John Quigley, Self-Determination in the Palestine Context, in Susan M. Akram et. al. eds., INTERNATIONAL LAW AND THE ISRAELI-PALESTINIAN CONFLICT, A RIGHTS BASE APPROACH TO MIDDLE EAST PEACE(Routledge 2011).
For decades Fatah was the dominant voice in the Palestinian political movement and long argued “that the predominantly Arab population of Palestine was entitled to exercise self-determination there.” By 1993, however, John explains that the PLO effectively ceded to Israel the right to exercise sovereignty over much of “historic Palestine” that now is Israel in return for the establishment of a Palestinian state in the Gaza Strip and the West Bank. However, when Hamas gained control of the Palestinian Authority in 2006, this “‘historic compromise’ was thrown into question. . . . Hamas held to Fatah’s original position: [claiming] the territory of historic Palestine.” That shift, John explains, has brought a critical new (or renewed) importance to the question of self-determination under international law. John’s chapter examines this claim to a right of self-determination under international law and its relation to the separate question of a right of repatriation.
John’s review of history and international law leads him to conclude that there is a right of self-determination, but he notes that “recognition of a right of self-determination led to confusion over the identity of the territory in which the right was to be exercised.” Moreover, if self-determination is limited to a smaller area than originally claimed (i.e., to only the Gaza Strip and the West Bank), would that also limit the right of repatriation to the same territory? The chapter argues that repatriation is an individual right, while self-determination is a collective one. Therefore, John concludes, the “establishment of a Palestinian state in the West Bank and Gaza Strip in no way deprives displaced Palestinian Arabs of their right to be repatriated by Israel and to be accorded the nationality of Israel.” A final section of the chapter examines the complexity of the process surrounding the exercise of self-determination in this context.
John B. Quigley, The Status of Jerusalem After the Admission of Palestine to the United Nations, in Palestine Membership in the United Nations 290-307 (Mutaz Qafisheh ed., 2013).
In November 2012, the United Nations General Assembly voted to approve the application of Palestine for the status of non-member “observer state,” and John’s chapter is part of a book discussing the legal and practical implications of this development and of full membership. With regard to the immediate impact of membership on the status of Jerusalem, John notes the short answer is none: “Whatever Jerusalem’s legal status the day before [Palestine] admission, its status will be the same the day after admission,” as precise definition of a state’s borders is not essential for its admission to the United Nations. The Chapter traces that legal status from World War I to the present and then notes several ways in which admission of Palestine to the United Nations could indirectly impact Jerusalem’s legal status. First, it would strengthen Palestine’s position in negotiating over the city’s status. Second, it would enhance Palestine’s ability to enter treaties relevant to goings on in Jerusalem. Third, John argues, it would assist repatriation arguments for Arabs who fled Jerusalem.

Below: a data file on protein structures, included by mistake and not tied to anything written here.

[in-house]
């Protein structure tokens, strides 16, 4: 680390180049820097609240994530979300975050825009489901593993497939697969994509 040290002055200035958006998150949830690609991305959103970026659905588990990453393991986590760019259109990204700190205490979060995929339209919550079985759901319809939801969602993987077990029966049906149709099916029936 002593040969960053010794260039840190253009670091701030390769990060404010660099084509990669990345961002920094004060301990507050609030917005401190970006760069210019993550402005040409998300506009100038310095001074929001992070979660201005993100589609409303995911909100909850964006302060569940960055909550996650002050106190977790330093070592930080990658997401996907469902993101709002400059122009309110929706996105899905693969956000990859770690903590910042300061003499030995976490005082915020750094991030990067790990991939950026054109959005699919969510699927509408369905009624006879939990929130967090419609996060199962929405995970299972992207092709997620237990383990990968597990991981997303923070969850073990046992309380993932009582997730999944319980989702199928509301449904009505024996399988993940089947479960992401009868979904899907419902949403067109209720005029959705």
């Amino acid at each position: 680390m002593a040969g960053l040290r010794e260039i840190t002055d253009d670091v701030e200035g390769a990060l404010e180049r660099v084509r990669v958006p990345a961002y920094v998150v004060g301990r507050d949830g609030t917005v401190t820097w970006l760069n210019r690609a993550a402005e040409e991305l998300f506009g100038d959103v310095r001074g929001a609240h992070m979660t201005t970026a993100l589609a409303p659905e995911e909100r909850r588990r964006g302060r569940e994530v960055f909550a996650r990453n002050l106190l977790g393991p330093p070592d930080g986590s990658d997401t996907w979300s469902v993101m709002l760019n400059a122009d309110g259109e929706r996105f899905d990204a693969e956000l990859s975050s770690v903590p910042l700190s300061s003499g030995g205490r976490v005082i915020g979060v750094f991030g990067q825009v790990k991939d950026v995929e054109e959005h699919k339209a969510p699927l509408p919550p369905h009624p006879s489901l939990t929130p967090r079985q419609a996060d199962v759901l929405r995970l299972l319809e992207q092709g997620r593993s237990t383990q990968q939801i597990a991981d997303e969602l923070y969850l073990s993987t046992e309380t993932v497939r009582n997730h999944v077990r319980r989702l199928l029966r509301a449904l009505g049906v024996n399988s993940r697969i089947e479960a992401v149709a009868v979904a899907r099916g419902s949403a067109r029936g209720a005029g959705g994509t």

John Quigley, The Status of Jerusalem After the Admission of Palestine to the United Nations, in Palestine Membership in the United Nations 290-307 (Mutaz Qafisheh ed., 2013).
In this book chapter, John Quigley explores the ramifications for Jerusalem if Palestine is admitted as a member of the United Nations. (Palestine is currently recognized as a non-member observer state.) Admitting that it is difficult to predict how the international community would react, Quigley contends that Palestine would be able to more effectively assert its positions on major issues including the status of Jerusalem. However, as a technical matter, admission of Palestine has no effect on the legal status of Jerusalem because UN admission is handled without regard to the boundaries of the applicant state. Quigley points to the admission of Israel in 1949 as proof. Member states were uncertain whether Israel was making a claim to Jerusalem, and the Security Council made no finding as to the extent of Israel’s territory. Nonetheless, the UN admitted Israel. Any change to Jerusalem’s legal status must come from either negotiations or acknowledgment of the international community. What then is the legal status of Jerusalem? Quigley traces the legal status from the mandate period after WWI to the present. In order to understand the status of Jerusalem, Quigley also explores the status of both Israel and Palestine and the role the international community plays in recognition.
John B. Quigley, The International Criminal Court and the Gaza War, in XVI THE PALESTINE YEARBOOK OF INTERNATIONAL LAW (Martinus Nijhoff 2011).